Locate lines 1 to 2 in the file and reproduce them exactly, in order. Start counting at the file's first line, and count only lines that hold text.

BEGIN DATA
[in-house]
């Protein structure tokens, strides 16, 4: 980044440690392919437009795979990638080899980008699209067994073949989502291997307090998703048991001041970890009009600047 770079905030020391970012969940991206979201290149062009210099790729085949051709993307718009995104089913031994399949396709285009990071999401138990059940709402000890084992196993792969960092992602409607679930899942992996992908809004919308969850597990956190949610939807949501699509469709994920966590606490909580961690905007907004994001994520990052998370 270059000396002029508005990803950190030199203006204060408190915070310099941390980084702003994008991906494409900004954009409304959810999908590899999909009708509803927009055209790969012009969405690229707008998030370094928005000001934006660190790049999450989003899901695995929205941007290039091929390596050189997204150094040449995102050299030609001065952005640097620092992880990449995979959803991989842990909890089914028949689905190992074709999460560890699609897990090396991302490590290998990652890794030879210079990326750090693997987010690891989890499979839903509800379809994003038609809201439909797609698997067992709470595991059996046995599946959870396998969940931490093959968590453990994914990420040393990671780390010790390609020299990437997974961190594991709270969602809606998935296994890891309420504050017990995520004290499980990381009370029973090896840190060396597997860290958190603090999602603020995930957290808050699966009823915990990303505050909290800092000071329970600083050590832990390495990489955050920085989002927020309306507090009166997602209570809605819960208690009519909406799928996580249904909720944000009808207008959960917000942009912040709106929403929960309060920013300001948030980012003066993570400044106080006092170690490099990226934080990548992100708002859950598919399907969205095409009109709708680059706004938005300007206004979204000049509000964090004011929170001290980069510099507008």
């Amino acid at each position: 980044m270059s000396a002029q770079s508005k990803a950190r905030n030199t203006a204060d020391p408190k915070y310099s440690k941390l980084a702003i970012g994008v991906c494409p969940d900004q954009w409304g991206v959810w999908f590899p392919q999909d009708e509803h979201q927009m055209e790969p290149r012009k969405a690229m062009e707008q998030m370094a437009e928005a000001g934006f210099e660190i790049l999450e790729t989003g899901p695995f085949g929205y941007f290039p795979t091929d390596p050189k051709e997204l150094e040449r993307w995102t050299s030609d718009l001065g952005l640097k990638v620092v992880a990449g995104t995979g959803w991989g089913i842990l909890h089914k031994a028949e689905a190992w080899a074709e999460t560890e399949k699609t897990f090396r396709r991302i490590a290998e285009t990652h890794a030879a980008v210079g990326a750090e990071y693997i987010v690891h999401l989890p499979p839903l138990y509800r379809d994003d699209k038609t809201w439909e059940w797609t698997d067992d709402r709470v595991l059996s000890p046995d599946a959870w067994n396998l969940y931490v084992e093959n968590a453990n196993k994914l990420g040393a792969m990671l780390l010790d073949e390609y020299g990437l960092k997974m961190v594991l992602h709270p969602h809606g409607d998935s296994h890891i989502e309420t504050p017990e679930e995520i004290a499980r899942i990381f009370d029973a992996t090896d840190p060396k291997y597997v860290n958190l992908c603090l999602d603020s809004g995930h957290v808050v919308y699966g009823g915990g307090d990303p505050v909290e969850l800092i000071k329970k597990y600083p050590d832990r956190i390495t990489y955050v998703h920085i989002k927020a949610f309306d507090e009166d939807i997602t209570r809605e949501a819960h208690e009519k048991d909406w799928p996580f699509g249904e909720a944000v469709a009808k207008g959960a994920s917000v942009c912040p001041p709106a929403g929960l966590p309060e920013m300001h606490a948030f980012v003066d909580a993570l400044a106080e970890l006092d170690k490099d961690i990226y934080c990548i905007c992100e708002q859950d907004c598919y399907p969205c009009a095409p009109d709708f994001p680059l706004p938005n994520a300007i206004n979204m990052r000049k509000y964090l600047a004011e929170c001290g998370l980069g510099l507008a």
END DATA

[in-house]
């Protein structure tokens, strides 16, 4: 980044440690392919437009795979990638080899980008699209067994073949989502291997307090998703048991001041970890009009600047 770079905030020391970012969940991206979201290149062009210099790729085949051709993307718009995104089913031994399949396709285009990071999401138990059940709402000890084992196993792969960092992602409607679930899942992996992908809004919308969850597990956190949610939807949501699509469709994920966590606490909580961690905007907004994001994520990052998370 270059000396002029508005990803950190030199203006204060408190915070310099941390980084702003994008991906494409900004954009409304959810999908590899999909009708509803927009055209790969012009969405690229707008998030370094928005000001934006660190790049999450989003899901695995929205941007290039091929390596050189997204150094040449995102050299030609001065952005640097620092992880990449995979959803991989842990909890089914028949689905190992074709999460560890699609897990090396991302490590290998990652890794030879210079990326750090693997987010690891989890499979839903509800379809994003038609809201439909797609698997067992709470595991059996046995599946959870396998969940931490093959968590453990994914990420040393990671780390010790390609020299990437997974961190594991709270969602809606998935296994890891309420504050017990995520004290499980990381009370029973090896840190060396597997860290958190603090999602603020995930957290808050699966009823915990990303505050909290800092000071329970600083050590832990390495990489955050920085989002927020309306507090009166997602209570809605819960208690009519909406799928996580249904909720944000009808207008959960917000942009912040709106929403929960309060920013300001948030980012003066993570400044106080006092170690490099990226934080990548992100708002859950598919399907969205095409009109709708680059706004938005300007206004979204000049509000964090004011929170001290980069510099507008």